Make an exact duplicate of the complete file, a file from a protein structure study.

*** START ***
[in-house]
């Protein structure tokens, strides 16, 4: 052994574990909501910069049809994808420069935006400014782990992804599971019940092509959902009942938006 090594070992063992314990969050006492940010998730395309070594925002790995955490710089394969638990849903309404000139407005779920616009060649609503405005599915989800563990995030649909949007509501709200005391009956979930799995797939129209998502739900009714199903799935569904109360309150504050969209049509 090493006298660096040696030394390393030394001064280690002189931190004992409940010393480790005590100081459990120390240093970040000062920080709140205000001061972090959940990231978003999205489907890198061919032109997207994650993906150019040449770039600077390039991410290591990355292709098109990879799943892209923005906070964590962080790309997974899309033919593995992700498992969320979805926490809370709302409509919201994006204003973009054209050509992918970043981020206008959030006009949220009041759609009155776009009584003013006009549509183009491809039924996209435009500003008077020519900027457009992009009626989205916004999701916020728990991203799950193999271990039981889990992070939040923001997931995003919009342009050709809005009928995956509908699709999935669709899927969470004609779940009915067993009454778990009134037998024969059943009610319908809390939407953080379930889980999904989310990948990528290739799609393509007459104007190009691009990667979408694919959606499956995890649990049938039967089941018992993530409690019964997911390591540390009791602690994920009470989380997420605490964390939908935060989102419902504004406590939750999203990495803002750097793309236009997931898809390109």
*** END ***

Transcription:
[in-house]
């Protein structure tokens, strides 16, 4: 052994574990909501910069049809994808420069935006400014782990992804599971019940092509959902009942938006 090594070992063992314990969050006492940010998730395309070594925002790995955490710089394969638990849903309404000139407005779920616009060649609503405005599915989800563990995030649909949007509501709200005391009956979930799995797939129209998502739900009714199903799935569904109360309150504050969209049509 090493006298660096040696030394390393030394001064280690002189931190004992409940010393480790005590100081459990120390240093970040000062920080709140205000001061972090959940990231978003999205489907890198061919032109997207994650993906150019040449770039600077390039991410290591990355292709098109990879799943892209923005906070964590962080790309997974899309033919593995992700498992969320979805926490809370709302409509919201994006204003973009054209050509992918970043981020206008959030006009949220009041759609009155776009009584003013006009549509183009491809039924996209435009500003008077020519900027457009992009009626989205916004999701916020728990991203799950193999271990039981889990992070939040923001997931995003919009342009050709809005009928995956509908699709999935669709899927969470004609779940009915067993009454778990009134037998024969059943009610319908809390939407953080379930889980999904989310990948990528290739799609393509007459104007190009691009990667979408694919959606499956995890649990049938039967089941018992993530409690019964997911390591540390009791602690994920009470989380997420605490964390939908935060989102419902504004406590939750999203990495803002750097793309236009997931898809390109």